Gov. Andrew Cuomo 's budget proposal calls for a $19 million boost in the state's $134 million Environmental Protection Fund, which goes for open space preservation, parks, improving water quality, and recycling and waste disposal projects. That's not a lot, considering the need, but it's better than the zero increase of the last three years, and far better than raiding the fund, as Gov. David Paterson did repeatedly to balance the budget.
The principal source of dollars for the EPF is the Real Estate Transfer Tax. That's because the Legislature realized, when it created the dedicated fund in 1993 during a recession, that these projects, and the jobs they provide, are so important they should be funded in good economic times and bad.
Unfortunately, that hasn't happened. Even as the Real Estate Transfer Tax was rising, providing more dollars for the general budget, Paterson was withholding already-appropriated money from the EPF and then cutting the fund from $222 million to $134 million in 2008-09.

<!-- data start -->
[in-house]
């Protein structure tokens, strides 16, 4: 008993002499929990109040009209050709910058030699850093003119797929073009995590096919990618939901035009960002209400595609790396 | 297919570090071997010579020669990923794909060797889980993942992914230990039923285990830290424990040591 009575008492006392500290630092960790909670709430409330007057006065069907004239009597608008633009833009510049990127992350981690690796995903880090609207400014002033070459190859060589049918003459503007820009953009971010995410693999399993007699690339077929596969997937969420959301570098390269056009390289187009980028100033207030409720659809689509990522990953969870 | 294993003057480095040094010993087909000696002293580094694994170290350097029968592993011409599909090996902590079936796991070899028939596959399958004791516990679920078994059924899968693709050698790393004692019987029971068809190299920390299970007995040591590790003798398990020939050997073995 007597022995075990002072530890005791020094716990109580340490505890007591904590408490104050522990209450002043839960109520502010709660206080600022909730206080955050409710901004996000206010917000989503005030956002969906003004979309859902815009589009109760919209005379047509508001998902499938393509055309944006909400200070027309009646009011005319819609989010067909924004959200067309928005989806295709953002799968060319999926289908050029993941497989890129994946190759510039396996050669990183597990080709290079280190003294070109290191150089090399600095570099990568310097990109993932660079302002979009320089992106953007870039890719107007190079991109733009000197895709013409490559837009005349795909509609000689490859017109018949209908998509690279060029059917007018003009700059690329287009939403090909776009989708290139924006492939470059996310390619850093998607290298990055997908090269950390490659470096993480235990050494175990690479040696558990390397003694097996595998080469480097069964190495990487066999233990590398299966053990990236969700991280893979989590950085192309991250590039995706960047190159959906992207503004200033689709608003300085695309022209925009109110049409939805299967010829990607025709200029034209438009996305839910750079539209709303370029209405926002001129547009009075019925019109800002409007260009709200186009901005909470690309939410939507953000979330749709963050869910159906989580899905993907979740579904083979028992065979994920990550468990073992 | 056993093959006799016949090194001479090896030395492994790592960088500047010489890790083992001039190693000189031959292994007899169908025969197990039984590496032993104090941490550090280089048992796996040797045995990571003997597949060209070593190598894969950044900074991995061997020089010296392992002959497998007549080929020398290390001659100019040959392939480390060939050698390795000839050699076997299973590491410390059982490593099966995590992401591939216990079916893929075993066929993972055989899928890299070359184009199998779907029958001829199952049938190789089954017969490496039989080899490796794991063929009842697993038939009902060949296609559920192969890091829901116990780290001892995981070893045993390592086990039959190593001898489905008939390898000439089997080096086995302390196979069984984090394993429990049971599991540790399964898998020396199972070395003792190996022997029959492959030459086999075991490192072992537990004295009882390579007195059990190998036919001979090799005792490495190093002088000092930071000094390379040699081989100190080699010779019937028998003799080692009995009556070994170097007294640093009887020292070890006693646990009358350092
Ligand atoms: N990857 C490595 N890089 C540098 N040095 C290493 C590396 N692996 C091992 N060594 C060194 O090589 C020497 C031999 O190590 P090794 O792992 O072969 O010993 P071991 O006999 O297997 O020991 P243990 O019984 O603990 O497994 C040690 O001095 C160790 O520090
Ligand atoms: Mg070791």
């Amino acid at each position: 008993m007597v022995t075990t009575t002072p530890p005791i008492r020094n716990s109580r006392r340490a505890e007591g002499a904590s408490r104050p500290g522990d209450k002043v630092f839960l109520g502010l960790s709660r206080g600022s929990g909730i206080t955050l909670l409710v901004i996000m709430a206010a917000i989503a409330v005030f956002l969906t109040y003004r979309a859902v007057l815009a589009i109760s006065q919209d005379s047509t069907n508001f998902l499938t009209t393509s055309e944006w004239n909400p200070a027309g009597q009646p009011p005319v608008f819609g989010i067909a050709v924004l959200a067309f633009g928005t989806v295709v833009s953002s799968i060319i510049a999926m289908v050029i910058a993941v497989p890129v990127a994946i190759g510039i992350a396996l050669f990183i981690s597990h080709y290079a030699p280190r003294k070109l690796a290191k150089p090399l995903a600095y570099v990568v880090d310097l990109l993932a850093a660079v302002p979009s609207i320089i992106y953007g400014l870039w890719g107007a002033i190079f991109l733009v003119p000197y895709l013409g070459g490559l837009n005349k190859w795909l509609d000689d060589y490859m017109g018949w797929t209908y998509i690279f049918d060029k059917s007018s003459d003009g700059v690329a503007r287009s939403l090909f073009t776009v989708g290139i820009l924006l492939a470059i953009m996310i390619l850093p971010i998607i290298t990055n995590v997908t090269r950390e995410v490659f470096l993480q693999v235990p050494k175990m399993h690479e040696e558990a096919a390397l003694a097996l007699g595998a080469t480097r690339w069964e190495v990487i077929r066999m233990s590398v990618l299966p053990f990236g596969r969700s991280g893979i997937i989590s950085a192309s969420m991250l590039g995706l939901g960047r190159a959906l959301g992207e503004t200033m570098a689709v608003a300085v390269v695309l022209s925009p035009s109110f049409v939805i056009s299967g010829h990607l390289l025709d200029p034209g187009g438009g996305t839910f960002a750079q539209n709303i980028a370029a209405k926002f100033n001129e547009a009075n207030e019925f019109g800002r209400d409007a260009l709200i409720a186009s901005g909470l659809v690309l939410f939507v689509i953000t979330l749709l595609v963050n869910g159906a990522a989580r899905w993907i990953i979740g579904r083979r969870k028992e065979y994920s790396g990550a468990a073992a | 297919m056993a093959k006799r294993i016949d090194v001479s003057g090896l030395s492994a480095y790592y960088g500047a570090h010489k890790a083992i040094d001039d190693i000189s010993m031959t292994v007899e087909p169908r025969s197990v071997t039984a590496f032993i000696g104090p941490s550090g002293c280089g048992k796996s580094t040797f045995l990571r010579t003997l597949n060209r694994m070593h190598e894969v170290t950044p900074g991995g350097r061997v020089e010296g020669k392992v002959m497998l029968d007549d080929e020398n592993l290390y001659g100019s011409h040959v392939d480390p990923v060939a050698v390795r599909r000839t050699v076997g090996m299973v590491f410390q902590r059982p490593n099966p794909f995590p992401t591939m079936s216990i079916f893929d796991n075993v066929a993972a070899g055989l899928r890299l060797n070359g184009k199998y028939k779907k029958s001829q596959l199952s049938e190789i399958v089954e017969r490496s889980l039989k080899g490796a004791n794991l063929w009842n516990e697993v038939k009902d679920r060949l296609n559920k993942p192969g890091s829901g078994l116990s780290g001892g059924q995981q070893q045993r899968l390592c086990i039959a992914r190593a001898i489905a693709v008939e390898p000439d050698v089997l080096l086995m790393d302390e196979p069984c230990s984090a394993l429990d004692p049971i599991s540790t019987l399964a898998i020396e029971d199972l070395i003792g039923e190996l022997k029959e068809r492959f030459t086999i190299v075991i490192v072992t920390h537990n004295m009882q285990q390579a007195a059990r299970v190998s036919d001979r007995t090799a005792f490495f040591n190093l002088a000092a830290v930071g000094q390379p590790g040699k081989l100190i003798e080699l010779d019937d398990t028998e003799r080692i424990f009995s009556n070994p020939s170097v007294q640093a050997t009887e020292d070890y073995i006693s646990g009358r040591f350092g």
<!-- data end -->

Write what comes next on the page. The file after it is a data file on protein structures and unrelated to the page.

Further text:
And there it has remained until now, with farmland protection programs starving for money, permits taking so long to be issued that business groups joined environmentalists in lobbying for an increase in the fund, and the fund itself experiencing cash-flow problems.
When Cuomo became governor last year, there was widespead relief when he said he wouldn't cut the fund further. But then he vetoed legislation that would have started restoring the fund to its previous levels by adding $10 million a year for six years.
At the time, Cuomo said he had his own plan, and this $19 million appears to be it. We hope this is only part one and there's more to come the next few years, because the EPF needs and deserves it.